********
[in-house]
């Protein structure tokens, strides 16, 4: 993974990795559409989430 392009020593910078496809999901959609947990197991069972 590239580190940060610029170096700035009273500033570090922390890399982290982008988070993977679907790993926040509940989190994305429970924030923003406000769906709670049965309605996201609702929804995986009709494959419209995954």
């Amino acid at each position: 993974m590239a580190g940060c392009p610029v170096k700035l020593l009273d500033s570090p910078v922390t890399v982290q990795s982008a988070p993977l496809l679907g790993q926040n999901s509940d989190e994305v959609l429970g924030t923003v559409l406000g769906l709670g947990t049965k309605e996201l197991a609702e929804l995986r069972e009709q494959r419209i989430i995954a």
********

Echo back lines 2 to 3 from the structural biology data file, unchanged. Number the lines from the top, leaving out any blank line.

């Protein structure tokens, strides 16, 4: 993974990795559409989430 392009020593910078496809999901959609947990197991069972 590239580190940060610029170096700035009273500033570090922390890399982290982008988070993977679907790993926040509940989190994305429970924030923003406000769906709670049965309605996201609702929804995986009709494959419209995954």
């Amino acid at each position: 993974m590239a580190g940060c392009p610029v170096k700035l020593l009273d500033s570090p910078v922390t890399v982290q990795s982008a988070p993977l496809l679907g790993q926040n999901s509940d989190e994305v959609l429970g924030t923003v559409l406000g769906l709670g947990t049965k309605e996201l197991a609702e929804l995986r069972e009709q494959r419209i989430i995954a």